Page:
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Staying connected to the people your work impacts

How can we stay connected to the beneficiaries of our work while having an impact in central government?



Summary

When it comes to having a social impact in government, many of us want to see the impact that we are having. We want to believe and feel like we are helping others. Many of us also want to find the best opportunities for impact in government.


In our discussions with civil servants across government we’ve come across some problems with finding the above:

  • Government work is often far removed from beneficiaries

  • High impact options are often quite uncertain

  • Paradoxically, social impact is likely negatively correlated with actually having a connection to beneficiaries of the work. The highest impact opportunities are the most removed from the people the work impacts.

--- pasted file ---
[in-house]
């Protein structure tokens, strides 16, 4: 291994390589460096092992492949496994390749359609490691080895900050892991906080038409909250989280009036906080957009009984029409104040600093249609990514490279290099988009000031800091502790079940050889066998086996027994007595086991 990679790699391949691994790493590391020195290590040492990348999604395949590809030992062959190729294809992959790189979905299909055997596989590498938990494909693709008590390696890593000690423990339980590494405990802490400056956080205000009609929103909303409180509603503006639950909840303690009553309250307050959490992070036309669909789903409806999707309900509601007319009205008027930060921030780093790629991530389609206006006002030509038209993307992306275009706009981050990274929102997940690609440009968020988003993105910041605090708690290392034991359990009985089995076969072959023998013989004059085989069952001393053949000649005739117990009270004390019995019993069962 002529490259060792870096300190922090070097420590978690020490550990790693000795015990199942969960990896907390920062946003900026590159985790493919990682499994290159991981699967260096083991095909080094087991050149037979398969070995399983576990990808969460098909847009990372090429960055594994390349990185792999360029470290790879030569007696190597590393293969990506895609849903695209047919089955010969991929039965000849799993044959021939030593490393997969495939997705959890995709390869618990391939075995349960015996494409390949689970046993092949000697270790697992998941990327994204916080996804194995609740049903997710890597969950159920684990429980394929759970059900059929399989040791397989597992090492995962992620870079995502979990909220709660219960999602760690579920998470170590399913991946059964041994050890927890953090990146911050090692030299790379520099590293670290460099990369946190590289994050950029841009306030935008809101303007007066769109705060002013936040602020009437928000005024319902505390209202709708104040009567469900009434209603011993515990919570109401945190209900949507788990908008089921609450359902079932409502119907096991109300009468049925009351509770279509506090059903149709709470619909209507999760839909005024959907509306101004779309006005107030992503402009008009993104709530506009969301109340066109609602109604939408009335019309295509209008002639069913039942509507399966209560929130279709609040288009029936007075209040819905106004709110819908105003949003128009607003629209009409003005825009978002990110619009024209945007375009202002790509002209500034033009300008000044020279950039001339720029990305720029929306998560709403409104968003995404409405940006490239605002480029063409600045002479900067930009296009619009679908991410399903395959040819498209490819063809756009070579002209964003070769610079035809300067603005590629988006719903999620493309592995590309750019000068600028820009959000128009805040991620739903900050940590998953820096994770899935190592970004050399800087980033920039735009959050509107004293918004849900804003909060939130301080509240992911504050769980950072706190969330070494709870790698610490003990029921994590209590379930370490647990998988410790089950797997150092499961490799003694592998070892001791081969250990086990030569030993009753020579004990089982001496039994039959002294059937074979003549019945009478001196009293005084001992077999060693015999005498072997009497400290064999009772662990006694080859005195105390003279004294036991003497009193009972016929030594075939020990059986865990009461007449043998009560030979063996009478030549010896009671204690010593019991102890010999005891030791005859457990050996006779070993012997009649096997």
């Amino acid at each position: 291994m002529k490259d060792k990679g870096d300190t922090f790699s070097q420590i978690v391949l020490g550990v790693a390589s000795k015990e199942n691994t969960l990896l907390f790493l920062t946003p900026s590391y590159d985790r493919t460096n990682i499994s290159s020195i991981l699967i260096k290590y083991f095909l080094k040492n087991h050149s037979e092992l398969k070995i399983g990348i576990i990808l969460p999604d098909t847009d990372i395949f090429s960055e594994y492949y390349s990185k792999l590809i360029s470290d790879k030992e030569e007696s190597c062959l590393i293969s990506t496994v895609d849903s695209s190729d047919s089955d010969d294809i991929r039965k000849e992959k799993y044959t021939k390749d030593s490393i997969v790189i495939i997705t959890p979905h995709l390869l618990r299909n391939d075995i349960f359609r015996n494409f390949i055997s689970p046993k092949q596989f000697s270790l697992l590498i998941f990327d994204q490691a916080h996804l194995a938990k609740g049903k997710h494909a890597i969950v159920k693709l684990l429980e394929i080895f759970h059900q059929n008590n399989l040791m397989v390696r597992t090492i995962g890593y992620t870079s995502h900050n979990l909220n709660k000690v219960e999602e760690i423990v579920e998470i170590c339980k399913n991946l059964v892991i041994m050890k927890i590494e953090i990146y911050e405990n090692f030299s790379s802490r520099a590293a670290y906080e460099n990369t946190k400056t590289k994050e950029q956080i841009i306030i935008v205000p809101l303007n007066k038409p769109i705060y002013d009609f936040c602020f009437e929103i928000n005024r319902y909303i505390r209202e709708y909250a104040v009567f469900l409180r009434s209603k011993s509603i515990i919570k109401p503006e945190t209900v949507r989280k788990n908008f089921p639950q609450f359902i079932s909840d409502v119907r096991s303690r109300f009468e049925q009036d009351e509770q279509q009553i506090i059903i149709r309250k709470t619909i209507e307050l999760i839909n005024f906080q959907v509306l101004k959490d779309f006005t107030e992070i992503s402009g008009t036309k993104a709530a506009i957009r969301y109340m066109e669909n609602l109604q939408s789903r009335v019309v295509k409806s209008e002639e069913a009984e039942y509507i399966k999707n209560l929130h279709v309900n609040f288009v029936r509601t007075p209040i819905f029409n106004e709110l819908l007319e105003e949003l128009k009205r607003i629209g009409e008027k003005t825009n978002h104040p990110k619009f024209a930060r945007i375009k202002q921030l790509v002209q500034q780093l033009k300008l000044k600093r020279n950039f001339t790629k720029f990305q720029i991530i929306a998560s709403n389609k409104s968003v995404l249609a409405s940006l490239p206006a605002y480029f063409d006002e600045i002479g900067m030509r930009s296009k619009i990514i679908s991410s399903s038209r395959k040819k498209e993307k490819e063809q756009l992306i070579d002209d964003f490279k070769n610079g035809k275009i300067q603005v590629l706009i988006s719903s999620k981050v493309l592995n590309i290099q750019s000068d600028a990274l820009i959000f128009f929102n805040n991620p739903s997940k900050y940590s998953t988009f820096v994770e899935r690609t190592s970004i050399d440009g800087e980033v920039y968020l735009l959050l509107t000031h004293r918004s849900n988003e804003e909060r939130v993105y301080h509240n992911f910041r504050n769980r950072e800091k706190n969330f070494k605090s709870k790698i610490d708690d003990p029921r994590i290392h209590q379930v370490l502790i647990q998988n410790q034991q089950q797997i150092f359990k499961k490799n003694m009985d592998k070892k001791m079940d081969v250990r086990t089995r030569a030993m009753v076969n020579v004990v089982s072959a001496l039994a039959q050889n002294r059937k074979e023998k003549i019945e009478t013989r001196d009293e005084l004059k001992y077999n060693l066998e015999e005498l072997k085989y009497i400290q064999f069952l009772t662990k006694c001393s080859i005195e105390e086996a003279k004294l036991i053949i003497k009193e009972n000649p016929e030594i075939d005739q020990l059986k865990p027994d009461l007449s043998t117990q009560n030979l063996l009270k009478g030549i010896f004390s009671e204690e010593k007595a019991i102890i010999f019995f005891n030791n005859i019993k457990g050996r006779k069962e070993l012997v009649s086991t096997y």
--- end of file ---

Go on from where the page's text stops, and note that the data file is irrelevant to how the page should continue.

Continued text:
In response to this paradox - we suggest several possible solutions:

  • Develop a theory of change that you believe in

  • “See the front” - get closer to the beneficiaries

  • Try and find roles that balance impact and connection

  • Look for connection outside of work


This article covers these ideas in more detail.


It’s hard to feel connected to the impact you’re having in government

The first job I got in the UK Civil Service was as a statistician in the Department for Education (DfE). I thought that this work seemed important. Education gives people the skills and knowledge they need to thrive. Providing every child with an education seemed to me to be one of the most valuable things that the government does. I was convinced by the power of good education policy to improve the lives of everyone in the country.


Working in central government, is where the most impactful policies are designed and implemented. This seemed to be the perfect place to help contribute. I could have gone and worked directly at a local level, maybe in a school, but the opportunity to improve the lives of millions, in central government, seemed much better.